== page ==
When your computer succeeds, the screen may freeze for a few seconds before quickly jumping forward to correct itself. When a neutron star glitches happens much the same – except in this case, the screen is a swirling magnetic field 3 trillion times the size of the earth .
Neutron stars – dense, fast-spinning corpses of once-giant stars that pack about 1.5 times the sun in a ball about the same length as Manhattan – are always puzzling. But the roughly 5% of neutron stars known to "glitch," or suddenly spin faster without any obvious reason before slowing to their normal speed, are particularly odd.
What makes some neutron stars reliably emit a few seconds by a few years, while others seem to never fall out of step? Researchers have come up with a dozen different models to try to answer this question, but are still light years away from a consensus. Now a paper published yesterday (August 1
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For the paper, the researchers looked at a nearby neutron star called Vela pulses, orbiting about 1,000 light years from Earth and spins about 11 times per second. (A pulse is a neutron star that spins so fast that when observed with a radio telescope from Earth, its magnetic field appears to be pulsed like a strobe light.) Well, a dense, dead star, is known for reliable glitching every three years or so. so, and it was caught accelerated by 2016.
By carefully analyzing this glitch in 2016, the researchers discovered that the Vela spin changed in three distinct phases. First, the spinning slowed down significantly for a few seconds; Then it exponentially accelerated for about 12 seconds before finally declining back to its normal rate a minute later.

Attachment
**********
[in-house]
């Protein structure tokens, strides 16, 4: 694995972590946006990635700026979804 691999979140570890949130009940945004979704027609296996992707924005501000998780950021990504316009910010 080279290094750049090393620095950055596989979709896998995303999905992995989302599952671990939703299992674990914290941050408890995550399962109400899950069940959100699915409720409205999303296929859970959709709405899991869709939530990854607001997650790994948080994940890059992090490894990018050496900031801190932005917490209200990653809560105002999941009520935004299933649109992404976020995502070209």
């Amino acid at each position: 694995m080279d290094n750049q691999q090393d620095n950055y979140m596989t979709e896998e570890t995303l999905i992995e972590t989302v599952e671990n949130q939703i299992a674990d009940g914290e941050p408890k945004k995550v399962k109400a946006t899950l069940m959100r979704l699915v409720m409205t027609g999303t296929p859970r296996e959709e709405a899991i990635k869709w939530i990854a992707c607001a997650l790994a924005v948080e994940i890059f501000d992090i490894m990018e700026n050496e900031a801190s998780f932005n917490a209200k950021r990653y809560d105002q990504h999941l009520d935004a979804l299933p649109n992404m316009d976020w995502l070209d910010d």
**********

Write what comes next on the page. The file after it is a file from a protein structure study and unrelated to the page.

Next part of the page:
The study's author said that these distinct phases indicate that neutron stars have three internal components that contribute to a problem: a stiff crust of ions coupled in a lattice pattern, a roiling "soup" of free-floating neutrons that form the star's liquid inner crust, and a hyper-dense nucleus made of protons, neutrons and possibly more exotic particles. (No one really knows what is at the center of a neutron star yet.)
Normally, the researchers wrote, all three layers of the star would spin independently and at different speeds – but for a wrong reason, the different components are likely engaging each other in unusual ways. According to one model, it starts when the soupy center layer of neutrons connects to the slower moving crust and transmits its speed forward, causing the star to pulse faster. Soon, however, the dense liquid at the core of the star clings to the middle layer, slowing everything down again.
This explanation fits Vela's glittering behavior, the authors wrote. However, the star's initial decline phase is another story. According to lead study author Greg Ashton, assistant professor at Monash University in Melbourne, Australia, Vella's slowdown in 2016 is "the first time [this phenomenon] has ever seen" in a gliding star.
"We actually have no idea why this is," Ashton said in a statement .
This preliminary slowdown can be a type of triggering event that leads to all neutron stars. But without other data supporting that hypothesis right now, the slowdown can just as easily be a one-off deviation. You can even call discovery a problem … but let's not complicate things.
Originally published on Live Science .